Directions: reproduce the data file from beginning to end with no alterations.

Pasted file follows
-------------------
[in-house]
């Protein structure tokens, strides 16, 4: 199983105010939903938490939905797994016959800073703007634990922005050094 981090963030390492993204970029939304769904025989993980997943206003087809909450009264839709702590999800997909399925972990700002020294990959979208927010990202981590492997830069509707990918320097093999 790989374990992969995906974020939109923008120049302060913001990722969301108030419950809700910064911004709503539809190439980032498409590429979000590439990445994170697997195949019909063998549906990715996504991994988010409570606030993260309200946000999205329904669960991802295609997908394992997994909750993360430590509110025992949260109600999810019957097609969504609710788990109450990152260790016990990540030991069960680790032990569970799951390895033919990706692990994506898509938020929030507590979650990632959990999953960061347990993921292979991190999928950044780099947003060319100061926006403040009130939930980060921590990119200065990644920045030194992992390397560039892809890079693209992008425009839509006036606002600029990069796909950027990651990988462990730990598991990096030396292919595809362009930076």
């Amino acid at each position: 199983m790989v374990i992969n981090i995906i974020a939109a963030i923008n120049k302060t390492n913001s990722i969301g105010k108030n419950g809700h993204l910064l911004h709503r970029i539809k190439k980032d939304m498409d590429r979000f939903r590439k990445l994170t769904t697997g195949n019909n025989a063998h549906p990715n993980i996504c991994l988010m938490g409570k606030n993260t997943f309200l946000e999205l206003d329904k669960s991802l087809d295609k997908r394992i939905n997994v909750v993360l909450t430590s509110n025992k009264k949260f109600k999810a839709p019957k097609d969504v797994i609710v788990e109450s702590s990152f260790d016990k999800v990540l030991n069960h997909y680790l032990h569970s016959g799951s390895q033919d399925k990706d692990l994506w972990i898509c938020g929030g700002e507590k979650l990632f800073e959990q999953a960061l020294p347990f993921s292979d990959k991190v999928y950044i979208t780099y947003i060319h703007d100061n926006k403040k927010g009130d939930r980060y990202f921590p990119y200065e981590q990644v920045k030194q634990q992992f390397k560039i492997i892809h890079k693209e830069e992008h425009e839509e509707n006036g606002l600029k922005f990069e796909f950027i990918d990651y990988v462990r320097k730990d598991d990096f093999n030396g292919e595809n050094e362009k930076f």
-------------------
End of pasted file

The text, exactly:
[in-house]
């Protein structure tokens, strides 16, 4: 199983105010939903938490939905797994016959800073703007634990922005050094 981090963030390492993204970029939304769904025989993980997943206003087809909450009264839709702590999800997909399925972990700002020294990959979208927010990202981590492997830069509707990918320097093999 790989374990992969995906974020939109923008120049302060913001990722969301108030419950809700910064911004709503539809190439980032498409590429979000590439990445994170697997195949019909063998549906990715996504991994988010409570606030993260309200946000999205329904669960991802295609997908394992997994909750993360430590509110025992949260109600999810019957097609969504609710788990109450990152260790016990990540030991069960680790032990569970799951390895033919990706692990994506898509938020929030507590979650990632959990999953960061347990993921292979991190999928950044780099947003060319100061926006403040009130939930980060921590990119200065990644920045030194992992390397560039892809890079693209992008425009839509006036606002600029990069796909950027990651990988462990730990598991990096030396292919595809362009930076």
């Amino acid at each position: 199983m790989v374990i992969n981090i995906i974020a939109a963030i923008n120049k302060t390492n913001s990722i969301g105010k108030n419950g809700h993204l910064l911004h709503r970029i539809k190439k980032d939304m498409d590429r979000f939903r590439k990445l994170t769904t697997g195949n019909n025989a063998h549906p990715n993980i996504c991994l988010m938490g409570k606030n993260t997943f309200l946000e999205l206003d329904k669960s991802l087809d295609k997908r394992i939905n997994v909750v993360l909450t430590s509110n025992k009264k949260f109600k999810a839709p019957k097609d969504v797994i609710v788990e109450s702590s990152f260790d016990k999800v990540l030991n069960h997909y680790l032990h569970s016959g799951s390895q033919d399925k990706d692990l994506w972990i898509c938020g929030g700002e507590k979650l990632f800073e959990q999953a960061l020294p347990f993921s292979d990959k991190v999928y950044i979208t780099y947003i060319h703007d100061n926006k403040k927010g009130d939930r980060y990202f921590p990119y200065e981590q990644v920045k030194q634990q992992f390397k560039i492997i892809h890079k693209e830069e992008h425009e839509e509707n006036g606002l600029k922005f990069e796909f950027i990918d990651y990988v462990r320097k730990d598991d990096f093999n030396g292919e595809n050094e362009k930076f």